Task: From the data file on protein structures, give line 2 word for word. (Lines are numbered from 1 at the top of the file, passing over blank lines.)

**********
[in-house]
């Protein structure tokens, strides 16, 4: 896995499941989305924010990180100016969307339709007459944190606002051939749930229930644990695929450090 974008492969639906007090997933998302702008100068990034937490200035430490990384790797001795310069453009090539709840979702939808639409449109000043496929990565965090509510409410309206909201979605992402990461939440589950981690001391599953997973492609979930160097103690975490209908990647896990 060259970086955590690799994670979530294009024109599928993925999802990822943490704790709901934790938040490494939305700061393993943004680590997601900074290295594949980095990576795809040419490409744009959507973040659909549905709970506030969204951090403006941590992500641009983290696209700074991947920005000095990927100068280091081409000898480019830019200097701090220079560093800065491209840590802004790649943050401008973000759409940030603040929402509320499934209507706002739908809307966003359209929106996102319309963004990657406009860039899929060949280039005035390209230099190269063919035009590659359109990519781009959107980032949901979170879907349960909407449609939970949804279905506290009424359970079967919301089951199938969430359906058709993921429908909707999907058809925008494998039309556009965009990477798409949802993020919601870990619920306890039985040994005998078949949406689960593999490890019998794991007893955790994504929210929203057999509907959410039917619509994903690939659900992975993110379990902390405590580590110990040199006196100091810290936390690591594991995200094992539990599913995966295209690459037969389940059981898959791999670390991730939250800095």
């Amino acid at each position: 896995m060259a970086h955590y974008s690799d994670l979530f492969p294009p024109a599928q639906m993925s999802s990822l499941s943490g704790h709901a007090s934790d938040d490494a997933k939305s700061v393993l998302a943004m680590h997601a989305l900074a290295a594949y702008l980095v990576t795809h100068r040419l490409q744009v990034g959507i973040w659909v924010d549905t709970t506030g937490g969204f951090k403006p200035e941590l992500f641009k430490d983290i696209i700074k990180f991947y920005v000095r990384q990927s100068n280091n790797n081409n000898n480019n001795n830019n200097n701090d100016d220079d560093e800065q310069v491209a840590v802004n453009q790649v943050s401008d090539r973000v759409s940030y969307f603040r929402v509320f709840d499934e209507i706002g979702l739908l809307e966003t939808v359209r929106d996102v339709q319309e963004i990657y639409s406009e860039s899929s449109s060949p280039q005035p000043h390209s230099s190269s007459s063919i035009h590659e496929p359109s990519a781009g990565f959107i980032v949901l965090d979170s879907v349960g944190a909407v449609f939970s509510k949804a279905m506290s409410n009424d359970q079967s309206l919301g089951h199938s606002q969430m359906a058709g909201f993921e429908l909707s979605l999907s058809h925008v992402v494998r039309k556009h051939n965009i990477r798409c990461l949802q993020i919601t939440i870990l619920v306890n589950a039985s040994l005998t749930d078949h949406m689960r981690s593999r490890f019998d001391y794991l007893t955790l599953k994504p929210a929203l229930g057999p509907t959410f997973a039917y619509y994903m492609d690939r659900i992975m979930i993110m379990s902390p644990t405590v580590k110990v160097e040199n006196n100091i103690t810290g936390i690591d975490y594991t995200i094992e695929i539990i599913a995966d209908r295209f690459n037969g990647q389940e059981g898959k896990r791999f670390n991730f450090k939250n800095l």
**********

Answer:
């Protein structure tokens, strides 16, 4: 896995499941989305924010990180100016969307339709007459944190606002051939749930229930644990695929450090 974008492969639906007090997933998302702008100068990034937490200035430490990384790797001795310069453009090539709840979702939808639409449109000043496929990565965090509510409410309206909201979605992402990461939440589950981690001391599953997973492609979930160097103690975490209908990647896990 060259970086955590690799994670979530294009024109599928993925999802990822943490704790709901934790938040490494939305700061393993943004680590997601900074290295594949980095990576795809040419490409744009959507973040659909549905709970506030969204951090403006941590992500641009983290696209700074991947920005000095990927100068280091081409000898480019830019200097701090220079560093800065491209840590802004790649943050401008973000759409940030603040929402509320499934209507706002739908809307966003359209929106996102319309963004990657406009860039899929060949280039005035390209230099190269063919035009590659359109990519781009959107980032949901979170879907349960909407449609939970949804279905506290009424359970079967919301089951199938969430359906058709993921429908909707999907058809925008494998039309556009965009990477798409949802993020919601870990619920306890039985040994005998078949949406689960593999490890019998794991007893955790994504929210929203057999509907959410039917619509994903690939659900992975993110379990902390405590580590110990040199006196100091810290936390690591594991995200094992539990599913995966295209690459037969389940059981898959791999670390991730939250800095």